Sir Douglas to retain knighthood - Key
"Anyone who makes an investment on the basis of a politician's financial nous is an idiot and will get exactly the justice their foolishness deserves"Featured comment
Prime Minister John Key has decided against stripping former Lombard Finance & Investment chairman Sir Doug Graham of his knighthood after the Supreme Court upheld his conviction last week.
The Prime Minister based his decision on the fact that Graham was knighted for his leading role in the Treaty of Waitangi settlement process, the fact that the conviction was one of strict liability, meaning dishonest or criminal intent didn't have to be proved, and that it was very rare for honours to be cancelled, he said in a statement. Bill Jeffries and Lawrence Bryant will also retain their honours for similar reasons, he said.
"New Zealand is a better country today because of the work Sir Douglas did as Treaty Negotiations Minister and my judgement is that he deserves to retain his knighthood," Key said. "Sir Douglas retired from Parliament in 1999 leaving a significant political legacy in the area of treaty settlements that subsequent Labour and National-led governments have worked to build on."
Key said he had given the matter a lot of thought since it first went to court in 2011, and took into account "the ongoing financial hardship that many Lombard investors suffered as a result of the company's collapse."
Some 4,400 Lombard Finance investors were owed $127 million at the time of the firm's receivership in April 2008.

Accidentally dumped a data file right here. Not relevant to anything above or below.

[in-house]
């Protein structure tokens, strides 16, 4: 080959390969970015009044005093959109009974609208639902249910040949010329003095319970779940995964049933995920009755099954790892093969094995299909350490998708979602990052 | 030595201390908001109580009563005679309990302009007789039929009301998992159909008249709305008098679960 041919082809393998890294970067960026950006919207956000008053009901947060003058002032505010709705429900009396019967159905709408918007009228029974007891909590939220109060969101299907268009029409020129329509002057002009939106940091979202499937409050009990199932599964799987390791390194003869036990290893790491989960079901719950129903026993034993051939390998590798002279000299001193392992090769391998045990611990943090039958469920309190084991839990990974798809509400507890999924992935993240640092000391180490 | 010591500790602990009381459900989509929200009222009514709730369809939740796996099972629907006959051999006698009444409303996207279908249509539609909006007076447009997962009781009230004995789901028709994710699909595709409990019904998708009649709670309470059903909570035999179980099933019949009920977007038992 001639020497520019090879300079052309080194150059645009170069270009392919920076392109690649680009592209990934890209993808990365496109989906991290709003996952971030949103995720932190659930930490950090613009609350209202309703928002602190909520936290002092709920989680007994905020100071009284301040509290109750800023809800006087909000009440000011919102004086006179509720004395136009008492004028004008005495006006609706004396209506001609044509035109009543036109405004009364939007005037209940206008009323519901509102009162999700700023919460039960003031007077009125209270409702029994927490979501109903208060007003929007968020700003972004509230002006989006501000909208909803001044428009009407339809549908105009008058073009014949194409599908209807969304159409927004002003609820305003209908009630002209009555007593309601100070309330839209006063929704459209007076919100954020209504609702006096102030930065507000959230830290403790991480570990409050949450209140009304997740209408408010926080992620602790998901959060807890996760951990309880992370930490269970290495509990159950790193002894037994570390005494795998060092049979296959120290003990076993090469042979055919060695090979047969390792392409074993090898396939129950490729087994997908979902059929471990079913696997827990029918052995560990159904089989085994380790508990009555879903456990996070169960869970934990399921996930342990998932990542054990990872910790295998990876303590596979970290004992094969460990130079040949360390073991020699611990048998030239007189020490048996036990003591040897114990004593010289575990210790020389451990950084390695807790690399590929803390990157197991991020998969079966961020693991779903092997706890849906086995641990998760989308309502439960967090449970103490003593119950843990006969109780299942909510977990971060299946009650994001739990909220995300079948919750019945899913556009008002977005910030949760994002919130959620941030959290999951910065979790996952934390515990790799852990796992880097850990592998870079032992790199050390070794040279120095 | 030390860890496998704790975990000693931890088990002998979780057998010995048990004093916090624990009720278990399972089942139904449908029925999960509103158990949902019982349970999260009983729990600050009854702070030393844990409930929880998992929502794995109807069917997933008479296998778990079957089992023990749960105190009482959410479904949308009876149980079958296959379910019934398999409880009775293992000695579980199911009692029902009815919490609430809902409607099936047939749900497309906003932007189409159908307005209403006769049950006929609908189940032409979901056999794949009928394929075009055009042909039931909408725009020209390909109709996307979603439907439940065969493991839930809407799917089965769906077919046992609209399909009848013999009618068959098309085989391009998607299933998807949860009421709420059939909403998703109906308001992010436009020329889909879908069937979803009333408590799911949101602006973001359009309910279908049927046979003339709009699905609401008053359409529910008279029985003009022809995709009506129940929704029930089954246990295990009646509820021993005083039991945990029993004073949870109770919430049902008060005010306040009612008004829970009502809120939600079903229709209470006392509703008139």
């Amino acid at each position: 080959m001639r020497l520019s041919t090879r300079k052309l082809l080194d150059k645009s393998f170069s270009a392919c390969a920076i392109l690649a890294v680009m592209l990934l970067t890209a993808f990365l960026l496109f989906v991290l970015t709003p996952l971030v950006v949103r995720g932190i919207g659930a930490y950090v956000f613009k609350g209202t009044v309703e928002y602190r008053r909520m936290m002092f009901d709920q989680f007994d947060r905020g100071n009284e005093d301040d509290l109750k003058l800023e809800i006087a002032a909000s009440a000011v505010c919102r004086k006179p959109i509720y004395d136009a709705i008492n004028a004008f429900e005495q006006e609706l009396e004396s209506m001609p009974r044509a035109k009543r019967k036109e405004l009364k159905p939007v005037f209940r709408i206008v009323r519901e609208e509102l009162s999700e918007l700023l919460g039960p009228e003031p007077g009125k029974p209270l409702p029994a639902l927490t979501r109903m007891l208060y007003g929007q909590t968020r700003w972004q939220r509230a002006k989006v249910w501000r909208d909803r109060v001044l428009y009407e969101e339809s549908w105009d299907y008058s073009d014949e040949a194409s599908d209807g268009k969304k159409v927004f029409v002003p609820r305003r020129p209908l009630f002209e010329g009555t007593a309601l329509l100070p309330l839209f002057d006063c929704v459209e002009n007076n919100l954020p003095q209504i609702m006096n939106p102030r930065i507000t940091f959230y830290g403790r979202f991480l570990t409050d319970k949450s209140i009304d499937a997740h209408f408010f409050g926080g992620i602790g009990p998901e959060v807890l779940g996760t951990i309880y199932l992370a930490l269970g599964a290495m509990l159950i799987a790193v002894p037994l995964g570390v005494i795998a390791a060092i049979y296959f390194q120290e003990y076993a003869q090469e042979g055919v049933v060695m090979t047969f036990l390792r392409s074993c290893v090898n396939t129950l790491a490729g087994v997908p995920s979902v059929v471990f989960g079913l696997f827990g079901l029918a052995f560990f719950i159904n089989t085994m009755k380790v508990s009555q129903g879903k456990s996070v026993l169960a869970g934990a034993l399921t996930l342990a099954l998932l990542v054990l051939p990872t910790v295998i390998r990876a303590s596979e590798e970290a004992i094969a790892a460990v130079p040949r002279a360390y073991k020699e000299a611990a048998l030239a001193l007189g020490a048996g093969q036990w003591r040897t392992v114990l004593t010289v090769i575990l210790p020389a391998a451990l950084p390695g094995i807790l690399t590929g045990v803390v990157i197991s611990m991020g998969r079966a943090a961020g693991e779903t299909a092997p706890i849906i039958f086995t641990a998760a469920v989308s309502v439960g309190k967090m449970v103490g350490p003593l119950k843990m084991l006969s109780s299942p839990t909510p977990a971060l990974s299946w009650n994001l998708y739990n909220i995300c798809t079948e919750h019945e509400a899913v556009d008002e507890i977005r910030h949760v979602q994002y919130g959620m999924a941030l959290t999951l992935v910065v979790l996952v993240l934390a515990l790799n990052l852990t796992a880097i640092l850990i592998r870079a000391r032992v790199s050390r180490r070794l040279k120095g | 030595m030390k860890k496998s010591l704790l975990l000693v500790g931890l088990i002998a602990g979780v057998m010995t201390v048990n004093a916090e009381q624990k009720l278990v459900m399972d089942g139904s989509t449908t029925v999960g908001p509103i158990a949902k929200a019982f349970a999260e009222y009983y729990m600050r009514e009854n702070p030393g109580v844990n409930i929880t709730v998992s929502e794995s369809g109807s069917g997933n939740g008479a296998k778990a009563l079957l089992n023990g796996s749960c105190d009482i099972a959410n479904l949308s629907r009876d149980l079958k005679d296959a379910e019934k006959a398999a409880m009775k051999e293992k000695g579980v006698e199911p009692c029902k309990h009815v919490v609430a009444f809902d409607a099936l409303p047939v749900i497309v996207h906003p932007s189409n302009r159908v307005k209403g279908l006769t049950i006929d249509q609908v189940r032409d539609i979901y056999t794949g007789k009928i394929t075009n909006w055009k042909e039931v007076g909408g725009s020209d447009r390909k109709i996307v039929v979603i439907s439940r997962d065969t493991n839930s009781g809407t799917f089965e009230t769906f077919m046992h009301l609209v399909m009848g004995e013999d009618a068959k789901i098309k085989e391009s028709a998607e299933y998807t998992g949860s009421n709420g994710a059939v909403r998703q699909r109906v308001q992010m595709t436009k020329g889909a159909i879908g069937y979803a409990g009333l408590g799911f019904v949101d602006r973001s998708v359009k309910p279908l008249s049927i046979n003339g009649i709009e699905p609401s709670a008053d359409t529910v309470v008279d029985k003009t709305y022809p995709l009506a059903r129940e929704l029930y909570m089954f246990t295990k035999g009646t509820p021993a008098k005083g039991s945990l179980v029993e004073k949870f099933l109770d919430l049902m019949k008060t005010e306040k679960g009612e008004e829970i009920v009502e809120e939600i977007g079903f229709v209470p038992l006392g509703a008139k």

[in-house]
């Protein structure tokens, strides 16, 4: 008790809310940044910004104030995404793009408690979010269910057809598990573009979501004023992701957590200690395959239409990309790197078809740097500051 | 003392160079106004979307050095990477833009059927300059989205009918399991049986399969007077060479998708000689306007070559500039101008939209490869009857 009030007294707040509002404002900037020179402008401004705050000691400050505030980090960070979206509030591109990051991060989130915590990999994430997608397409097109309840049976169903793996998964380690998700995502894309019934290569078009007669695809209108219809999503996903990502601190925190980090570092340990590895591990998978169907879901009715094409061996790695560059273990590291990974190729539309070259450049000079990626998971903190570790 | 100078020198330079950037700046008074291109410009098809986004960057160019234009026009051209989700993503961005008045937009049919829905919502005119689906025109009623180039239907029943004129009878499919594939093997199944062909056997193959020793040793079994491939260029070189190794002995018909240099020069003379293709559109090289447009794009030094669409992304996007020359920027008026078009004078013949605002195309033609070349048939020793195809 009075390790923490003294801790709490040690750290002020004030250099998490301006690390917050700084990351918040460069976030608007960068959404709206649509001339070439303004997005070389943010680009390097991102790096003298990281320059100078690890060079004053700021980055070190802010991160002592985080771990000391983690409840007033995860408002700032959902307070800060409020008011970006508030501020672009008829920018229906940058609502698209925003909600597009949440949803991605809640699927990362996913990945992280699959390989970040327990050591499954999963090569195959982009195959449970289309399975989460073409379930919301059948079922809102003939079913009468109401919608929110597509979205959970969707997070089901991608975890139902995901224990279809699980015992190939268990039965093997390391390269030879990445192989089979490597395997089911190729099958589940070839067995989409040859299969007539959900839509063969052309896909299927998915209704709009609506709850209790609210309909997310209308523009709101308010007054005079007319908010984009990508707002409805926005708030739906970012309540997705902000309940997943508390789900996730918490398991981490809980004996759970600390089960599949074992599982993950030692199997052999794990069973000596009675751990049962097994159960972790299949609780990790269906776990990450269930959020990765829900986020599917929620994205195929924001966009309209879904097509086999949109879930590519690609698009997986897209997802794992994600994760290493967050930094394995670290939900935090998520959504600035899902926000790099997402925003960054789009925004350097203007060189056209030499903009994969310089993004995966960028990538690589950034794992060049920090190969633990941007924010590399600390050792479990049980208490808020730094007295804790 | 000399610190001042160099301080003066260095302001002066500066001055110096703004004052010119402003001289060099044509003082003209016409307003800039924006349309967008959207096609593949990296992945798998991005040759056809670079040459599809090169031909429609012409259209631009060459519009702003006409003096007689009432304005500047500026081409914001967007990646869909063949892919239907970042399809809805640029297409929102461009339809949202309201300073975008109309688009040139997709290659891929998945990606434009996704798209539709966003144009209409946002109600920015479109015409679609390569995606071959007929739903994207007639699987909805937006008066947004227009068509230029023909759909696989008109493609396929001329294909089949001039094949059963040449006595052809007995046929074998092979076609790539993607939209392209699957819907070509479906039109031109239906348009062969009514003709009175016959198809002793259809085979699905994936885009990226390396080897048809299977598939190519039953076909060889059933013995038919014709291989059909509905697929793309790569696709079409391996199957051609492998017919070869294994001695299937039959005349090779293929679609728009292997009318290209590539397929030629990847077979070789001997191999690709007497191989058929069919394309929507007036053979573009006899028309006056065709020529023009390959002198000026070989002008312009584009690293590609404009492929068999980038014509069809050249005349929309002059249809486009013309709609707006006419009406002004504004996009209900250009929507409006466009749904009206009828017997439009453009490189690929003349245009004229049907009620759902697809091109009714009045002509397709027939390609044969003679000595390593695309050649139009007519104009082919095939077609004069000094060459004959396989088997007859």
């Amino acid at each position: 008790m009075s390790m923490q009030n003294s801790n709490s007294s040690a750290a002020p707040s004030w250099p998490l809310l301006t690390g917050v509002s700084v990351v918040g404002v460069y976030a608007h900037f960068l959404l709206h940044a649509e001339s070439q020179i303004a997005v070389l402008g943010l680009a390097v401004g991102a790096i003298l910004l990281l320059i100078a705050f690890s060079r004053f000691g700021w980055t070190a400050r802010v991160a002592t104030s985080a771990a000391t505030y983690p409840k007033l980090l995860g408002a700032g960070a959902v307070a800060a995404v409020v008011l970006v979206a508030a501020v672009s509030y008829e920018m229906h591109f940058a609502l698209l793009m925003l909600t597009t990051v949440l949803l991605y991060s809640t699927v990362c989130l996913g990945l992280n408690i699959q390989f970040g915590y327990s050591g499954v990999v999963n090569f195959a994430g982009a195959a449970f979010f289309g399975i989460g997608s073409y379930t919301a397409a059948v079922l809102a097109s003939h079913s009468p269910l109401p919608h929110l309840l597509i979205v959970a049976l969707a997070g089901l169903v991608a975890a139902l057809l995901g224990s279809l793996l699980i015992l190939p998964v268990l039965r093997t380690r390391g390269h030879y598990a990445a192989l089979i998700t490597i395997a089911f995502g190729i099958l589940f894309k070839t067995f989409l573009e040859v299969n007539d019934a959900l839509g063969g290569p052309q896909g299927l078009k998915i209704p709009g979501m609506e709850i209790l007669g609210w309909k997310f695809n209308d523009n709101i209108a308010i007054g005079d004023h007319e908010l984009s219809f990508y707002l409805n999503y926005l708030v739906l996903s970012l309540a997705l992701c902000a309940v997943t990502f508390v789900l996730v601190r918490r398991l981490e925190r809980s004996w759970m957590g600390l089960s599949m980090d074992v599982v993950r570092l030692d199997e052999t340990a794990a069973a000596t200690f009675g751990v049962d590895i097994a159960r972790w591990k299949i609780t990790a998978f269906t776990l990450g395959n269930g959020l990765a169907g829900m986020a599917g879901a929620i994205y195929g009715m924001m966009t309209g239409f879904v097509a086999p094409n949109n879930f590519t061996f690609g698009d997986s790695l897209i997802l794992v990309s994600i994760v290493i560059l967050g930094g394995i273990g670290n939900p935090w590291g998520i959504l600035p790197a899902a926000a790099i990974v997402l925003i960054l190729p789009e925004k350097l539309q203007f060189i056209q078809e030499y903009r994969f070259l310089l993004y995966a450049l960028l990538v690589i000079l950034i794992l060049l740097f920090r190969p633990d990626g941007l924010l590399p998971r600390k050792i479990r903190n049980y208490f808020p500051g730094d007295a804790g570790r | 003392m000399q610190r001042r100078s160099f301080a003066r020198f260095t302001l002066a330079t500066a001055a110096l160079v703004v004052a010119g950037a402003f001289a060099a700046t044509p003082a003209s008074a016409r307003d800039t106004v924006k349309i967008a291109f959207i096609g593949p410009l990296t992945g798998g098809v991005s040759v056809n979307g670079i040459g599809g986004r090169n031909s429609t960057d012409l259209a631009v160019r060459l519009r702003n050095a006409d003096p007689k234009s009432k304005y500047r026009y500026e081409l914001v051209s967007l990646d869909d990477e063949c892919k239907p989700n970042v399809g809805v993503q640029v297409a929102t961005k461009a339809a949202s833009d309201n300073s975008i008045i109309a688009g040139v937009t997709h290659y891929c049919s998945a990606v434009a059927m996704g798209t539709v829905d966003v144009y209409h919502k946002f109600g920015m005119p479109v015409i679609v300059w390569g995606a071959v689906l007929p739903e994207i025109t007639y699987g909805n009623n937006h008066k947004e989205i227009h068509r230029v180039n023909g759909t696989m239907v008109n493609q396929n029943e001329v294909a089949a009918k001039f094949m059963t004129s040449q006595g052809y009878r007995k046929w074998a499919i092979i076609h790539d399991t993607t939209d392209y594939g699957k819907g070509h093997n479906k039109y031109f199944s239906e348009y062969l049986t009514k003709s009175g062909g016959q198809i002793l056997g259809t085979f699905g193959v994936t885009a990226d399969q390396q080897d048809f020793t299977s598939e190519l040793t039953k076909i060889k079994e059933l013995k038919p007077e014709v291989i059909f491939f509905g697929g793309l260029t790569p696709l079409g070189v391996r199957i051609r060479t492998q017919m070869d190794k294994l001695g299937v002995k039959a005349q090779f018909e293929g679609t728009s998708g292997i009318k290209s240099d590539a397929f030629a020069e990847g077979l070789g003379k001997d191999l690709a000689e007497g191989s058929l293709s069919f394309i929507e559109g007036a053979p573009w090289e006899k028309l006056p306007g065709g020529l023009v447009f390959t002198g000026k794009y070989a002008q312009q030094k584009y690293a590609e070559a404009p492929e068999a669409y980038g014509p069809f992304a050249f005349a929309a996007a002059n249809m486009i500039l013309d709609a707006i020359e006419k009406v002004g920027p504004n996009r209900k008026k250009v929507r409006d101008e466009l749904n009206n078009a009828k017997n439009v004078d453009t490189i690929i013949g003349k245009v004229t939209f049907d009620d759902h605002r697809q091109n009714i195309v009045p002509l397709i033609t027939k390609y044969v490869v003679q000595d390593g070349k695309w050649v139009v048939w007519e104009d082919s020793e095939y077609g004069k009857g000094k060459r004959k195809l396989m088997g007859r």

Last week, the country's top court turned down an attempt by former Justice Ministers Graham and Jeffries, and by Bryant and Lombard's ex-boss Michael Reeves to appeal their convictions for signing off on false statements by omission in the finance company's prospectus, saying there was no appearance of a miscarriage of justice, and that the appeal didn't raise a point of law of general or public importance.
The bench, made up of Chief Justice Sian Elias and Justices William Young and Susan Glazebrook, did grant the men leave to appeal their sentences, particularly as to whether imprisonment was necessary.
The Lombard Four received harsher sentences earlier this year after the Crown appealed the non-custodial terms dished out by the High Court.
Jeffries was sentenced to eight months' home detention and 250 hours community work and Reeves was sentenced to nine months home detention and 250 hours community work, having both initially been sentenced to 400 hours community work.
Graham and Bryant were each sentenced to six months home detention and fines of $100,000 apiece. Graham had his sentence of community work reduced to 200 hours from 300 hours.
All four avoided jail time when sentenced in March last year, when Justice Robert Dobson said the offending was much less serious than that involving other failed finance companies, such as Bridgecorp. They had been found guilty of making untrue statements in investment documents and advertisements in late 2007 and early 2008 and the Crown had initially sought jail terms.